"The kids kick the woman out of her own house," said Kestenbaum.

In situations where everyone gets along, the children might ignore the will and let the woman stay in the home. But in some families not everyone gets along, Damero said.

The court can't guess what might have been in a person's head, but certain rules apply when there is no will: If a person has a spouse and children, the estate is divided half to the spouse and half to the children. If there are only children, the estate is divided equally among them. If there are no children, siblings come next and inherit an equal share of the wealth.

Many people don't write wills because they assume they are young and have plenty of time. Yet Prince was only 57 years old. Many people also do not want to think about dying, or worry about giving up control, said Kestenbaum. They say: "I'll be dead anyway. Why should I care?"

But the Prince case illustrates one reason to care: His siblings now could be targets of people trying to exercise business interests that are not favorable to them, and even if the siblings got along well the pressures can divide them.

Estate attorneys say that they often see families torn apart as they deal with the division of property and control after a death. "The most fights occur where there is a business or real estate that is given to children equally," said Kestenbaum. "How do you run a restaurant with four chefs in the kitchen?" he said. "So maybe you leave a business to one child and insurance to another."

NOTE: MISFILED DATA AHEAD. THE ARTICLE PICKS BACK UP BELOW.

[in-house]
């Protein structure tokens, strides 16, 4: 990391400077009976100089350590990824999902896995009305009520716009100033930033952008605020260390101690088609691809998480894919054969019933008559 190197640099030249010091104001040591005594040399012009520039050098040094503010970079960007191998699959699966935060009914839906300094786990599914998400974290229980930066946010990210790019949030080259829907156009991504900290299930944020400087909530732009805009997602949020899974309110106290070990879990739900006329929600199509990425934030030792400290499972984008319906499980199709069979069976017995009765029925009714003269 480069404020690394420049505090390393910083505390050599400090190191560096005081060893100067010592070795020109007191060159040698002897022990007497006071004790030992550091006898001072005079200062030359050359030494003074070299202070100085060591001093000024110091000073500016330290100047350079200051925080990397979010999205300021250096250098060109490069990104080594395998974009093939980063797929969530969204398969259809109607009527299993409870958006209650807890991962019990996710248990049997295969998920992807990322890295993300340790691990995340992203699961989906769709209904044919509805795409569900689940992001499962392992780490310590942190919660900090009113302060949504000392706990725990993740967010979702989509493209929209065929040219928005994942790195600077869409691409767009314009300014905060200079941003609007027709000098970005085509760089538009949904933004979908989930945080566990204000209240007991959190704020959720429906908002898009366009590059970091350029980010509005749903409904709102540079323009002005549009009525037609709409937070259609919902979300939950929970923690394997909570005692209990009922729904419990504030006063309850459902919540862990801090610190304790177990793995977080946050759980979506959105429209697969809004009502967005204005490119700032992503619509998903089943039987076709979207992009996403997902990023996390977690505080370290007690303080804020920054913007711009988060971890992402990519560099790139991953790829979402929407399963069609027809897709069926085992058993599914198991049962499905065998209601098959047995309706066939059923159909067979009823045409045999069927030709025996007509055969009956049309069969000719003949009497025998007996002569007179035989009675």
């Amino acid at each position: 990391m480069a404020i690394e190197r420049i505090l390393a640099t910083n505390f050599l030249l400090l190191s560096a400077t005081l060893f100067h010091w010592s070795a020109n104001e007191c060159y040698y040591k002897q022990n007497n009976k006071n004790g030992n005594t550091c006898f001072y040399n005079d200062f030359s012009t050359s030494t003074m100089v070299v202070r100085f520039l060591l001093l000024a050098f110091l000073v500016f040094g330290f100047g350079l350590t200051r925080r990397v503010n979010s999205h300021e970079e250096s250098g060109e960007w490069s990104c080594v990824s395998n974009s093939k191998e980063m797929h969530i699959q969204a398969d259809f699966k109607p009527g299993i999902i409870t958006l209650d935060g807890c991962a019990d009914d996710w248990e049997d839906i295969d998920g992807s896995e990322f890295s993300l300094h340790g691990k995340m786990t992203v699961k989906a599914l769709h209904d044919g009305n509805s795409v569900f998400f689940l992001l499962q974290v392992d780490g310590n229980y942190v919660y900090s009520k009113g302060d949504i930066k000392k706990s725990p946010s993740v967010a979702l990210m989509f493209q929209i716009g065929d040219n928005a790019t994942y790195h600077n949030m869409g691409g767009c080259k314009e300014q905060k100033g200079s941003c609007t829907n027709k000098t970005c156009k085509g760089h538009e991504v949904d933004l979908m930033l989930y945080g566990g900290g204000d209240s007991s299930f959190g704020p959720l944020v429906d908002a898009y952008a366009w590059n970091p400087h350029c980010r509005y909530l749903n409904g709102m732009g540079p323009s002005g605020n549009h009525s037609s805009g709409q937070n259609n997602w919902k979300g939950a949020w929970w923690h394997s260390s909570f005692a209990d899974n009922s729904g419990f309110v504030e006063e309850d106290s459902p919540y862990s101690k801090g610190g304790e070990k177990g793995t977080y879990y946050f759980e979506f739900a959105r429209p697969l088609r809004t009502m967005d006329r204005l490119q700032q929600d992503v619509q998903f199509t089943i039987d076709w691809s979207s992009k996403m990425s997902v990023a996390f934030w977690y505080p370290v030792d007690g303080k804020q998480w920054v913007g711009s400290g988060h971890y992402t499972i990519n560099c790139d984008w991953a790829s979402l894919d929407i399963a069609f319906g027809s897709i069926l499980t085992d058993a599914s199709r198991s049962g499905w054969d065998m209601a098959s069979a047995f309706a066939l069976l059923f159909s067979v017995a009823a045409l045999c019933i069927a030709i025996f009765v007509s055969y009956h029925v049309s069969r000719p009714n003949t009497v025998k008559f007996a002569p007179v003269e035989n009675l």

Families should revisit the will every few years because as time passes, one asset can gain value a lot while another loses.

Les Kotzer, a Toronto attorney, takes preparations for the family even further in his book: "The Family Fight: Planning to Avoid It."

During years of working with wills, Kotzer noted that many grown children end up in feuds because parents failed to talk with their children about wills while still alive. Conversations can suggest better ways of dividing possessions. One problem Kotzer noted was that one grown child might have memories of playing a piano in the family home, while the child who is to be given the piano in a will might have a spouse that doesn't want the instrument cluttering their house.

Gail MarksJarvis is a personal finance columnist for the Chicago Tribune and author of "Saving for Retirement Without Living Like a Pauper or Winning the Lottery." Readers may send her email at

Editor's comment #1: It's ironic," said Avi Kestenbaum, a New York estate planning attorney with Meltzer Lippe. "Prince, at age 57, spent 37 years making his legacy. He fought the music industry for control, and now he has no control."

Yep. That sums it ALL up. If you die and leave NO will. like #prince supposedly did, then whatever you would have wanted to do with your earthly assets will not matter to anyone -- except to you!

So make a will and AVOID having your "will" thwarted.

Editor's comment #2: Many of you (i'm certain -- wink) are puzzled by the question why #prince never left a will.

Well, puzzle yourself no more. Methinks the answer lies in this lyric from his song, #letsgocrazy:




Donald Trump's House Of Cards!


Sunday, May 01, 2016

More Ted Cruz,